Yarm Pre-Prep School has partnered with a fun, pioneering campaign aimed at getting schoolchildren to make a musical instrument.
Children at the school already take part in Ukulele lessons but have taken their musical prowess a step further by making their own instruments – from margarine tubs.
The Utterly Butterly Ukulele Project (TUBUP) involves pupils building their own ukuleles, known as TUB-Ukes, and learning to play the instrument.
The TUB-Ukes are constructed from an Utterly Butterly tub, a piece of wood and fishing line, which acts as the instrument’s string.
Forty-one pupils from Yarm Pre-Prep participated in the project and, after building their instruments and learning the basics, delivered a performance to the rest of the school.
The school offers a comprehensive schedule of activities, which includes music, and the Pre-Prep children have performed on stage in Yarm School’s Princess Alexandra Auditorium.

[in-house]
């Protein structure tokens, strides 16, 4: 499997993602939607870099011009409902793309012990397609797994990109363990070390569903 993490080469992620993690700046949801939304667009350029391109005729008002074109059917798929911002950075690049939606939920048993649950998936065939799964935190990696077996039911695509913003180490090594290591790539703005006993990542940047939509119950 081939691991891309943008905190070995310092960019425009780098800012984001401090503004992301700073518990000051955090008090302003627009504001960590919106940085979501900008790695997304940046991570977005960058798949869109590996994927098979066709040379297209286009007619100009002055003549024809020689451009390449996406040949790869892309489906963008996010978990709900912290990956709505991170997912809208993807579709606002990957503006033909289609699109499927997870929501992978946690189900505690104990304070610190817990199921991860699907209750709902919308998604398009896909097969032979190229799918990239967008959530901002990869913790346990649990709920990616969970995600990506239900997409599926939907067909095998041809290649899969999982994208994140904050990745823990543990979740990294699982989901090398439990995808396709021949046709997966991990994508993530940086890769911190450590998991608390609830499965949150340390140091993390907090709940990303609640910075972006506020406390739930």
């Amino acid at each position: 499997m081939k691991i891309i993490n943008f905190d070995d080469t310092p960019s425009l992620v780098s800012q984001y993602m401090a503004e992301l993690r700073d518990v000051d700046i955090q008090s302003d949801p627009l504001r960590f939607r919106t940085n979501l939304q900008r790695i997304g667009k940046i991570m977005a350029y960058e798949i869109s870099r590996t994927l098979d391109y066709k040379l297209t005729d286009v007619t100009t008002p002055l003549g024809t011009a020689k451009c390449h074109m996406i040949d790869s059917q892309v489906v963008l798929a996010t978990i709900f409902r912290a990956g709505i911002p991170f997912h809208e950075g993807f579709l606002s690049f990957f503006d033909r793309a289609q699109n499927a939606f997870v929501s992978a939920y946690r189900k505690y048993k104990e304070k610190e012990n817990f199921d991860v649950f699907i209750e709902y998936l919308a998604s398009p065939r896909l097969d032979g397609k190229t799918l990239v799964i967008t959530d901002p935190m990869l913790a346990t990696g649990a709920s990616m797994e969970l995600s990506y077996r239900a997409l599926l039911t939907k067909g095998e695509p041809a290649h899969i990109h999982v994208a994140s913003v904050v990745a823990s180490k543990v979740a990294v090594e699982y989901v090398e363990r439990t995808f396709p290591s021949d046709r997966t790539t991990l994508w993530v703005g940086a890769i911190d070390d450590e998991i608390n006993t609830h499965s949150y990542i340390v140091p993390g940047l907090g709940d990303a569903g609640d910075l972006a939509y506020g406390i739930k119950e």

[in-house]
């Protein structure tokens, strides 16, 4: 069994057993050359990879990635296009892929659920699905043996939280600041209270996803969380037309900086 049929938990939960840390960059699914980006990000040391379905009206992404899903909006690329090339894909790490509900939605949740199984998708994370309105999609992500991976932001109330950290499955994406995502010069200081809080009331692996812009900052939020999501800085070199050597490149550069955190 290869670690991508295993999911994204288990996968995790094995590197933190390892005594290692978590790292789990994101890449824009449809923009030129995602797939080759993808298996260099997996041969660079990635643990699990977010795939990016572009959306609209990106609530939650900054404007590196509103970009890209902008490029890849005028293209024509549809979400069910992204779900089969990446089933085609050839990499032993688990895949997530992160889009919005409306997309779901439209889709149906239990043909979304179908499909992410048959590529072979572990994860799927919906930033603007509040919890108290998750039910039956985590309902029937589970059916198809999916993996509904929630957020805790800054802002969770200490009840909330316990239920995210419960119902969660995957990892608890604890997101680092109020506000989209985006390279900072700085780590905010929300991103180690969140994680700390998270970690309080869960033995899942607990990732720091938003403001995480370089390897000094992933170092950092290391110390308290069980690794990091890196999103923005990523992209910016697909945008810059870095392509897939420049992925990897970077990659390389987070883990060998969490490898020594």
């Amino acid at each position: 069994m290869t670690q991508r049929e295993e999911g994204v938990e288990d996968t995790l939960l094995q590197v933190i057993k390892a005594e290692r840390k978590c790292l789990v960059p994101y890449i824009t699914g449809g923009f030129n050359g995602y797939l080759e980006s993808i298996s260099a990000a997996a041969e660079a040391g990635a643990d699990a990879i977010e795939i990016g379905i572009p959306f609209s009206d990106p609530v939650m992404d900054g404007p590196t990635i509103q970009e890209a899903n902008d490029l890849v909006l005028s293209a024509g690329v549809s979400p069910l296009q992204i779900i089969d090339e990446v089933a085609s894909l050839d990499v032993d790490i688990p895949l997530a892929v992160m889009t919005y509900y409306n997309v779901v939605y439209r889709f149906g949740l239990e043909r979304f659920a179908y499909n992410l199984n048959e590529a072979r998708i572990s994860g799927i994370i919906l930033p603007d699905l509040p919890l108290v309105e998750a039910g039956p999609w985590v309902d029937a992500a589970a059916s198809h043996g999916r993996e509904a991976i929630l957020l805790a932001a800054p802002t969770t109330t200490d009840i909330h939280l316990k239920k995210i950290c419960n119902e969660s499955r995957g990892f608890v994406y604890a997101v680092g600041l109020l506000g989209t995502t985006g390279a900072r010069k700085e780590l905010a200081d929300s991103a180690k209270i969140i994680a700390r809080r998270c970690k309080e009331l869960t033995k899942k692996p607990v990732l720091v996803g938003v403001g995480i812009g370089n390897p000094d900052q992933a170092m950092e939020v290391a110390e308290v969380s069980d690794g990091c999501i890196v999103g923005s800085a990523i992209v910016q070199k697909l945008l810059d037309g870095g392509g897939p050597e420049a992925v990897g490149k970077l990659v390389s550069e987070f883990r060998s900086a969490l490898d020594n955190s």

Joanne Speight, Yarm Pre-Prep Coordinator, said: “Music, as with all extra-curricular activities, is an important learning experience for any youngster and our extensive music programme is a great way to introduce pupils to a number of different instruments and activities. It also encourages independent learning, which is vital in today’s age in preparing children for secondary school and beyond.
“It was an enjoyable day for the entire school and I am grateful to the UBUP for visiting and teaching our pupils about how they can make musical instruments. The creative workshops throughout the day complemented our music programme well and we have seen a great deal of interest in pupils playing the ukulele.”
The instrument was famously played by When I’m Cleaning Windows singer George Formby and has enjoyed a resurgence of popularity in recent years. Schoolchildren are now just as likely to pick up the Ukulele as the recorder, while popstars Meghan Trainor and Taylor Swift both play.